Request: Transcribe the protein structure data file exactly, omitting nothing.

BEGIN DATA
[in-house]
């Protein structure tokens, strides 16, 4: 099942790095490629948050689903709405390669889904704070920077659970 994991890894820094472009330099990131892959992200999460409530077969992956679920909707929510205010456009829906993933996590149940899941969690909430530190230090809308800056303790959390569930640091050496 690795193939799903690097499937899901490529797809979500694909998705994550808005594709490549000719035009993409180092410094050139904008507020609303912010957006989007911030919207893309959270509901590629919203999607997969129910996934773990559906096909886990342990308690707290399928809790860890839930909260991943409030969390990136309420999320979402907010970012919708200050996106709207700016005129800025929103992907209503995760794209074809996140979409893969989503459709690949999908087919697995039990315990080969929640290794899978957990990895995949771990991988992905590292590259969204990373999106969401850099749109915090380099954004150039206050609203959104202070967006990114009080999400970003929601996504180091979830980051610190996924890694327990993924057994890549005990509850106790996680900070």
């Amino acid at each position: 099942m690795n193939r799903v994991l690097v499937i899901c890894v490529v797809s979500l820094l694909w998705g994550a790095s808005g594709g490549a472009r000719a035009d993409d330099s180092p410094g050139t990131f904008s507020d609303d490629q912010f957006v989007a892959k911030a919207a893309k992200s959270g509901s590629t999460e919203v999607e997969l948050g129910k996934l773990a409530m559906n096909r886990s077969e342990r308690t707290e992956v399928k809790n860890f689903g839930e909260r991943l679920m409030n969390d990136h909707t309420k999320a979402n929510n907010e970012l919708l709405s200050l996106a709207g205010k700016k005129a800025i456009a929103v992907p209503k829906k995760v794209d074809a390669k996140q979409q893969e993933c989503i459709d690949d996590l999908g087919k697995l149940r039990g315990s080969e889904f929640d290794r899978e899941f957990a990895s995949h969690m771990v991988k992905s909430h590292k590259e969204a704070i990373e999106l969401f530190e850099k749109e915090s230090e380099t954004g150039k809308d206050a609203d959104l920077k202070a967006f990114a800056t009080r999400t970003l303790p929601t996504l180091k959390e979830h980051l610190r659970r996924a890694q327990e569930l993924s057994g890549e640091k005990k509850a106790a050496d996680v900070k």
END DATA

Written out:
[in-house]
């Protein structure tokens, strides 16, 4: 099942790095490629948050689903709405390669889904704070920077659970 994991890894820094472009330099990131892959992200999460409530077969992956679920909707929510205010456009829906993933996590149940899941969690909430530190230090809308800056303790959390569930640091050496 690795193939799903690097499937899901490529797809979500694909998705994550808005594709490549000719035009993409180092410094050139904008507020609303912010957006989007911030919207893309959270509901590629919203999607997969129910996934773990559906096909886990342990308690707290399928809790860890839930909260991943409030969390990136309420999320979402907010970012919708200050996106709207700016005129800025929103992907209503995760794209074809996140979409893969989503459709690949999908087919697995039990315990080969929640290794899978957990990895995949771990991988992905590292590259969204990373999106969401850099749109915090380099954004150039206050609203959104202070967006990114009080999400970003929601996504180091979830980051610190996924890694327990993924057994890549005990509850106790996680900070």
């Amino acid at each position: 099942m690795n193939r799903v994991l690097v499937i899901c890894v490529v797809s979500l820094l694909w998705g994550a790095s808005g594709g490549a472009r000719a035009d993409d330099s180092p410094g050139t990131f904008s507020d609303d490629q912010f957006v989007a892959k911030a919207a893309k992200s959270g509901s590629t999460e919203v999607e997969l948050g129910k996934l773990a409530m559906n096909r886990s077969e342990r308690t707290e992956v399928k809790n860890f689903g839930e909260r991943l679920m409030n969390d990136h909707t309420k999320a979402n929510n907010e970012l919708l709405s200050l996106a709207g205010k700016k005129a800025i456009a929103v992907p209503k829906k995760v794209d074809a390669k996140q979409q893969e993933c989503i459709d690949d996590l999908g087919k697995l149940r039990g315990s080969e889904f929640d290794r899978e899941f957990a990895s995949h969690m771990v991988k992905s909430h590292k590259e969204a704070i990373e999106l969401f530190e850099k749109e915090s230090e380099t954004g150039k809308d206050a609203d959104l920077k202070a967006f990114a800056t009080r999400t970003l303790p929601t996504l180091k959390e979830h980051l610190r659970r996924a890694q327990e569930l993924s057994g890549e640091k005990k509850a106790a050496d996680v900070k």